Canadian divorce rates have been increasing more rapidly in the past couple of years due to the Covid-19 pandemic. We’ve gone from 2.68 million divorcees in 2019 to now 2.74 million in 2021. (StatCan, 2022)
As a Chartered Financial Divorce Specialist, I have helped many clients navigate this process and thought it might be helpful to pass some of my experience along.
Navigating a marital breakdown is never easy. For most families, it is a perfect storm of stressful events which may include new living arrangements, co-parenting schedules, and decisions about property and money. The emotions caused by these changes often make it difficult to understand the process of divorce and may impair your ability to make sound decisions.
If you are contemplating a divorce here are some key things you should consider.
1) Check your emotions at the door
Many life-changing decisions will come up during your separation and divorce. Do your best to check your emotions at the door and make decisions when you are calm and have thought them through. When making important choices, it is essential that you consider both the short- and long-term ramifications.
If you are only trying to hurt your partner or make them pay it will hurt everyone. You will end up spending far more money on lawyers and court costs. More importantly, mental stress from fighting over all your assets can have a heavy cost.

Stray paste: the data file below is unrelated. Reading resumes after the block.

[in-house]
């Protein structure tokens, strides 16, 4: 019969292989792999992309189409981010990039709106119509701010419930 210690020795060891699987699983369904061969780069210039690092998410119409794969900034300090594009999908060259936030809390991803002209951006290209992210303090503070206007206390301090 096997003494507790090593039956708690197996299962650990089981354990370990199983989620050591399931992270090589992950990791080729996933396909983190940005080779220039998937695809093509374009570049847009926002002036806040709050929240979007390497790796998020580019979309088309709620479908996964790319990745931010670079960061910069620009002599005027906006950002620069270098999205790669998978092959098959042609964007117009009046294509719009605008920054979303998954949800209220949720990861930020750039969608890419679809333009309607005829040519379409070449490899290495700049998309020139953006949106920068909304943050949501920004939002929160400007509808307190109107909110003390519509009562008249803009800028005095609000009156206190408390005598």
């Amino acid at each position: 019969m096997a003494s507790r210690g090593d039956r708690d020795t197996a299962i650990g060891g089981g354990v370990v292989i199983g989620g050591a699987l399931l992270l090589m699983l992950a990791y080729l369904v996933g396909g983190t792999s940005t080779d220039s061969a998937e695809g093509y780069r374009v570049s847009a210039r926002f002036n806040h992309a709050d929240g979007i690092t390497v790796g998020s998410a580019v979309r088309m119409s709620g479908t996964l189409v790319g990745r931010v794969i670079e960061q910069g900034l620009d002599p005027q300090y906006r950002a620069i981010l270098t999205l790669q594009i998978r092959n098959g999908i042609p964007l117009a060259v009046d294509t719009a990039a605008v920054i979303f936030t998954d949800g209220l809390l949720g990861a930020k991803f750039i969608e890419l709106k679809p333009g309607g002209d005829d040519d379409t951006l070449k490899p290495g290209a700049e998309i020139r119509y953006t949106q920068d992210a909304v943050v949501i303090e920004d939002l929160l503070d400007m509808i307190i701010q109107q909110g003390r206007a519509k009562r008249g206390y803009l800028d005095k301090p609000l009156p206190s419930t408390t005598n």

2) You are getting divorced, but your kids are not
Divorces are typically more stressful when kids are involved. They love you both and should not have to take sides.
Try to reduce the emotional stress on your kids that comes from a divorce. Do not put them in the middle or share unnecessary details. Saying cruel things about your spouse in the presence of your children can have a lasting effect. Your children are smarter than you think and will form their own opinions as they age. Let them make their own decisions about the relationship they want with each parent.
You will be connected to your ex-partner through your children forever, so it is important for all of you to keep that relationship as civil as possible. You may want to consider counseling for yourself or your children to help you get through this challenging time. Many people have access to this through their Employee Assistance Program at work.
3) Decide on a Separation Date
You will need to decide on your separation date when you initiate a divorce. Valuations of assets between you will be based on your date of marriage and your date of separation. You can still be living together and legally separated.
4) Inventory List
Make a list of all assets, debts, and furnishings. You will need this as you move into equalizing everything you have accumulated during your marriage. If you have a pension at work, get it evaluated professionally.
You will need to know which assets or property you brought into the marriage and what the value of your assets was on the date of separation. If you have any art, jewelry, or items of significant value you may want to consider having them appraised.
5) Financial Considerations
- Work with your financial advisor on a cash flow plan to review your adjusted income and expenses
- Make sure you have a bank account and credit card in your own name
- Review and revise your Will and Power of Attorneys (POA’s)
- Get your legal/financial advice and guidance from professionals
Lastly, it is important to have reasonable expectations. Understand how the law applies to your case and have reasonable expectations about the outcome.
Many Chartered Financial Divorce Specialists (FDS) like myself offer financial guidance to current clients free of charge. If you are considering a divorce from your partner, feel free to contact us.